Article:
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CFIUS Reform: An Expanded Role (Part II of II)

Congress enacted the Foreign Investment Risk Review Modernization Act of 2018 (FIRRMA), which was intended to modernize and strengthen the CFIUS process.  FIRRMA was incorporated into the National Defense Authorization Act which as passed and signed into law.

FIRRMA expands CFIUS jurisdiction to include four new types of transactions, expands the definition of “critical technology,” requires CFIUS to respond to written notices, extends the time period for review of transactions, and creates a CFIUS filing fee.

FIRRMA expands CFIUS’ jurisdiction to cover four new types of transactions, including:

  • A non-passive investment by a foreign person in any U.S. business involved in critical infrastructure or in the production of critical technologies, or that maintains sensitive personal data that could threaten national security;
  • Any change in a foreign investor’s rights regarding such a U.S. business;
  • Any other transaction, transfer, agreement or arrangement designed to circumvent or evade CFIUS; and
  • The purchase, lease, or concession by or to a foreign person of certain real estate in close proximity to military or other sensitive national security facilities.

To expedite the CFIUS review process, particularly in situations where there is little security risk, FIRRMA allows parties to obtain an initial review after filing a streamlined declaration (no more than five pages).  In response, CFIUS could include a request to file a full notice, a request for additional information, initiation of a unilateral review, or notification that no further action is required.

If a transaction results in the acquisition of a substantial interest in a US business by a foreign person in which a foreign government has a substantial interest, FIRRMA requires that the parties submit a written declaration no more than 45 days before closing.  CFIUS regulations will define the term “substantial interest,” based on the ability of a foreign government to influence the foreign person (e.g. board membership, ownership interests, shareholder rights), and will exclude investments with a less than 10 percent voting interest.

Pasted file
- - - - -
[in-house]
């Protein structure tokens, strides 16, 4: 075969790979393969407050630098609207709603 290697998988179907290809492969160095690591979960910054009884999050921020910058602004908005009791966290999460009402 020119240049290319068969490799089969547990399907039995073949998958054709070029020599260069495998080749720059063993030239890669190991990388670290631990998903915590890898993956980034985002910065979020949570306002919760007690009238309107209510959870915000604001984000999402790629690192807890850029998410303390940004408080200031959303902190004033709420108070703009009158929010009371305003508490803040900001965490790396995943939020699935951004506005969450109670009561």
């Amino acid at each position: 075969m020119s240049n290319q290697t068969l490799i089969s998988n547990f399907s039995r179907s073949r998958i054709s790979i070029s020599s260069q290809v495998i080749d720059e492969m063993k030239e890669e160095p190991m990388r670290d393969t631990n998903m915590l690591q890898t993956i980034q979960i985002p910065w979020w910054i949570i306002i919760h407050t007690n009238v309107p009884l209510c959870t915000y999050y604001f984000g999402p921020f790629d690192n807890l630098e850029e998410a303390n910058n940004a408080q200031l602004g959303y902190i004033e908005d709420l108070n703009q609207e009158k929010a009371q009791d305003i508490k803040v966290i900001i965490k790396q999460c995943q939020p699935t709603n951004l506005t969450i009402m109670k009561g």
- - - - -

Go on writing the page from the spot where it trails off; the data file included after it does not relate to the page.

FIRRMA also includes provisions that:

  • Provide CFIUS additional time to review a transaction from 30 days to 45 days, with a 15 day extension for extraordinary circumstances;
  • Require CFIUS to establish a process for identifying transactions that occur that do not fall within the CFIUS notification requirements in order to identify potential transactions that raise national security concerns;
  • Creates exemptions from review for investment fund investments where the foreign partner is a limited partner; and
  • Allow CFIUS to impose filing fees not to exceed $300,000.

To address potential national security risks, and depending on a risk-based analysis, CFIUS will have authority to:

  • Suspend a transaction during review or investigation;
  • Use mitigation agreements and conditions to address specific risks; and
  • Impose interim mitigation agreements and conditions on completed transactions that are undergoing CFIUS review.

FIRRMA requires CFIUS to formulate and adhere to a compliance plan for any mitigation agreement so that such agreements include specific requirements and authorizes CFIUS to impose penalties for violations of the agreement requirements.  Parties are authorized to contract with independent, non-government entities to monitor compliance with any mitigation agreement.

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